No doubt, there are significant elements of subjectivity involved in our experience of the written word. A myriad of factors influence how we receive a piece of literature, including (but not limited to) our worldview, educational background, past experiences, cultural context, and maturity. A work may be experienced quite differently at various stages of one’s life. The Psalms are a perfect example of how true this has been for me.
In the greenness of childhood, with little life experience and zero knowledge of the character and purpose of Hebrew poetry, the book of Psalms seemed mostly irrelevant to my life. I viewed it as one more book of ancient Jewish writing, buried somewhere near the middle of the Bible, perhaps mildly interesting because of its poetic structure and mention of musical instruments. Later, as a teenager, the descriptions of God’s attitude towards the sinful exemplified my perception of Him as a harsh master whose eagle-eye remained fixed upon me day and night, waiting for me to fail so that he could unleash His retributive wrath:
11:5-7 His eyes watch; He examines everyone. The LORD examines the righteous and the wicked. He hates the lover of violence. He will rain burning coals and sulfur on the wicked; a scorching wind will be their portion. For the LORD is righteous; He loves righteous deeds. The upright will see His face.
Later in life, still woefully unlearned on the literary character, purpose, and context of the Psalms, my family and I experienced a difficult two-year season in which misfortune seemed to rain down incessantly. A parent was terminally ill, a housing crash crippled us financially, my husband’s job was miserable—the list went on. I felt genuine anger towards God, and I was drawn to passages such as:
10:1 LORD, why do You stand so far away? Why do You hide in times of trouble?
Where was the life of bounty spoken of in Psalm 25:12-13, which seems to guarantee a good life to those fear the LORD? Was I not being good enough to earn God’s blessings? I read the chapters that spoke of kindness and prosperity surrounding those who trust in the Lord (such as Psalm 32:10) and felt jilted, because I took all such verses as absolute promises rather than the reflective words of a lyricist. My relationship to the Book of Psalms, to be honest, was one of confusion, sadness, and bitterness.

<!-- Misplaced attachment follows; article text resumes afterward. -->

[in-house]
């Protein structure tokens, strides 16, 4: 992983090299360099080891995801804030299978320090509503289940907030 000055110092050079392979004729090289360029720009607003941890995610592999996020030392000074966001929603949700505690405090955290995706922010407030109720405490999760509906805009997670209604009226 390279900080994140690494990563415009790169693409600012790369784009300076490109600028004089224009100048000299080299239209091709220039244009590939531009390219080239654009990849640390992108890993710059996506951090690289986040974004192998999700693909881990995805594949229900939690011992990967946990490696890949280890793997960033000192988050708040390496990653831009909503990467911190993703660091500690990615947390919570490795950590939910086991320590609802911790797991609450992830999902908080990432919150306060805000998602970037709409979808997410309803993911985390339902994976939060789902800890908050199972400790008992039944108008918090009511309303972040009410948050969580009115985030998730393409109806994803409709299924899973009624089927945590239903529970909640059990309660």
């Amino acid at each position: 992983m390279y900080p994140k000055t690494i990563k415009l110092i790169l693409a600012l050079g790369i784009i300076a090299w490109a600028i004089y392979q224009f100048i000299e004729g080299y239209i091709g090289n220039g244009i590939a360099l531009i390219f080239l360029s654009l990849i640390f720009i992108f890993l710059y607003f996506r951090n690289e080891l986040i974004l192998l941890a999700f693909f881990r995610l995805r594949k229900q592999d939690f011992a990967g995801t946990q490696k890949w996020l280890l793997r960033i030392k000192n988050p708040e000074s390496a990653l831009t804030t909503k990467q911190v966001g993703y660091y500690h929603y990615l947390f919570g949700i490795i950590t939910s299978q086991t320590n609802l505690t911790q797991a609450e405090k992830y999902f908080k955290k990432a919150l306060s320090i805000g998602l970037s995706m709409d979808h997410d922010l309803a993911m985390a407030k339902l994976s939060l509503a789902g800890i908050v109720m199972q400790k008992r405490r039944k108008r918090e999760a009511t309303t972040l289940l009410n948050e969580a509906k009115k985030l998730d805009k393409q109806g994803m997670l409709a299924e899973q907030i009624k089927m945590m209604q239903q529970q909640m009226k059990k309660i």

Ten years have passed since that painful and discouraging period, and as I read the Psalms in this phase of life, I do so, I believe, with much more spiritual and theological maturity, born of that suffering. I now appreciate them for the sometimes gritty expressions of our humanity that they are. In other words, I’m able to read Psalms as humane poetry and appreciate the various perspectives of the psalmists, who wrote these verses during times of great joy, confusion, or even utter sorrow. I, like the psalmists, have at times felt far from God, but also like them, I’ve seen how God beautifully redeems excruciating circumstances and how our souls are enriched through hardship.
Two types of psalms have become especially dear to me: those that celebrate the visible wonders of creation, and those that express deep lamentation and repentance for personal sinfulness.
The creation psalms speak strongly to my intellectual passion for natural theology. Paul’s words in Romans 1:20 about man being without excuse because of the visibility of God’s wisdom and power exhibited in the created order are enhanced by the far more ancient passages, such as Psalm 19:
19:1-4 The heavens declare the glory of God, and the sky proclaims the work of His hands. Day after day they pour out speech; night after night they communicate knowledge. There is no speech; there are no words; their voice is not heard. Their message has gone out to all the earth, and their words to the ends of the world.
In my dissertation research, I’m particularly concerned with the mysterious resonance between the creation, the mind of the Maker, and the mind of man; Psalm 8 applies:
8:3-5 When I observe Your heavens, the work of your fingers, the moon and the stars, which You set in place, what is man that You remember him, the son of man that You look after him? You made him little less than God and crowned him with glory and honor.
God has instilled His image within us! What a gracious and glorious gift to be able to commune with Him through reflection upon His creation, our place in it, and our ability to discover its secrets with our God-given rationality.
To some it may seem odd that I also find great depths of spiritual richness in the psalms that express grievous lament over sin. While it is true that Christ has set the believer free from the bonds of sin, we must also recognize that we still fail and are called to a life of ongoing repentance.
My ecclesiastical journey has brought me to a liturgical/sacramental tradition that emphasizes both the importance of continual repentance and the unmerited gift of God’s grace, love, and forgiveness. The Psalms are part of our Daily Office and our Sunday worship liturgy. Particularly during the season of Lent, I experience the paradoxical joy that results from the practice of genuine, focused remorse over my sin alongside thankfulness for the redeeming work Christ did on my behalf. Psalm 51 is one of my favorite verses about repentance, and I quote it in prayer often:
51:10 God, create a clean heart for me and renew a steadfast spirit within me.
I encourage you to take a fresh look at the Psalms and contemplate their timeless truths and quintessential humanity.